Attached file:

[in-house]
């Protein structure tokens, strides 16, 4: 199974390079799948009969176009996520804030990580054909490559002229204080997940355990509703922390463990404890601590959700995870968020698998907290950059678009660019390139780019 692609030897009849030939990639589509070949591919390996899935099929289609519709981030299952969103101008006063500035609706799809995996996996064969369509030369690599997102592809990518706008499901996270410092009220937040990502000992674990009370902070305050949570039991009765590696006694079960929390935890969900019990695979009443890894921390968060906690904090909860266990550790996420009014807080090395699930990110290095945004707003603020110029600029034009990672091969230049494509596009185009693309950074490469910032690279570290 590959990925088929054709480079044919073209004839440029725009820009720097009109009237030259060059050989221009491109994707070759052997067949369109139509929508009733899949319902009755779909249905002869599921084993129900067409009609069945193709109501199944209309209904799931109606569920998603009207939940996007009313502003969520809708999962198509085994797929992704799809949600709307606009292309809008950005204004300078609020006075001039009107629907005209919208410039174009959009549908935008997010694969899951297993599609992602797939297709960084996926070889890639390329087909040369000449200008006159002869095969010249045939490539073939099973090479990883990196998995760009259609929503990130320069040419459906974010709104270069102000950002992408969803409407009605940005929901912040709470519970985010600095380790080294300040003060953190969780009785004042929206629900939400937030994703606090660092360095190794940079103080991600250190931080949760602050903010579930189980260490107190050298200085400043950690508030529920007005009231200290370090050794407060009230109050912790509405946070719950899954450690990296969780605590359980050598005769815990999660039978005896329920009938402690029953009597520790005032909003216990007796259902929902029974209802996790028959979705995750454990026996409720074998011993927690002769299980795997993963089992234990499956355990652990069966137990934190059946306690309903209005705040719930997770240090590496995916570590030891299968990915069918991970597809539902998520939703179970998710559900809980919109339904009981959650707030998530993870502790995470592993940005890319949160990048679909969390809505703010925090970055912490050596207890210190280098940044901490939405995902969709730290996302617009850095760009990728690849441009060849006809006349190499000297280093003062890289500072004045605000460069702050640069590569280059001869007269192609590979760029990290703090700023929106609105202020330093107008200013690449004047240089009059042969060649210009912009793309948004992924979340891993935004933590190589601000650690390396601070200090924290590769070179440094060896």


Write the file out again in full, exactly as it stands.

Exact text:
[in-house]
């Protein structure tokens, strides 16, 4: 199974390079799948009969176009996520804030990580054909490559002229204080997940355990509703922390463990404890601590959700995870968020698998907290950059678009660019390139780019 692609030897009849030939990639589509070949591919390996899935099929289609519709981030299952969103101008006063500035609706799809995996996996064969369509030369690599997102592809990518706008499901996270410092009220937040990502000992674990009370902070305050949570039991009765590696006694079960929390935890969900019990695979009443890894921390968060906690904090909860266990550790996420009014807080090395699930990110290095945004707003603020110029600029034009990672091969230049494509596009185009693309950074490469910032690279570290 590959990925088929054709480079044919073209004839440029725009820009720097009109009237030259060059050989221009491109994707070759052997067949369109139509929508009733899949319902009755779909249905002869599921084993129900067409009609069945193709109501199944209309209904799931109606569920998603009207939940996007009313502003969520809708999962198509085994797929992704799809949600709307606009292309809008950005204004300078609020006075001039009107629907005209919208410039174009959009549908935008997010694969899951297993599609992602797939297709960084996926070889890639390329087909040369000449200008006159002869095969010249045939490539073939099973090479990883990196998995760009259609929503990130320069040419459906974010709104270069102000950002992408969803409407009605940005929901912040709470519970985010600095380790080294300040003060953190969780009785004042929206629900939400937030994703606090660092360095190794940079103080991600250190931080949760602050903010579930189980260490107190050298200085400043950690508030529920007005009231200290370090050794407060009230109050912790509405946070719950899954450690990296969780605590359980050598005769815990999660039978005896329920009938402690029953009597520790005032909003216990007796259902929902029974209802996790028959979705995750454990026996409720074998011993927690002769299980795997993963089992234990499956355990652990069966137990934190059946306690309903209005705040719930997770240090590496995916570590030891299968990915069918991970597809539902998520939703179970998710559900809980919109339904009981959650707030998530993870502790995470592993940005890319949160990048679909969390809505703010925090970055912490050596207890210190280098940044901490939405995902969709730290996302617009850095760009990728690849441009060849006809006349190499000297280093003062890289500072004045605000460069702050640069590569280059001869007269192609590979760029990290703090700023929106609105202020330093107008200013690449004047240089009059042969060649210009912009793309948004992924979340891993935004933590190589601000650690390396601070200090924290590769070179440094060896």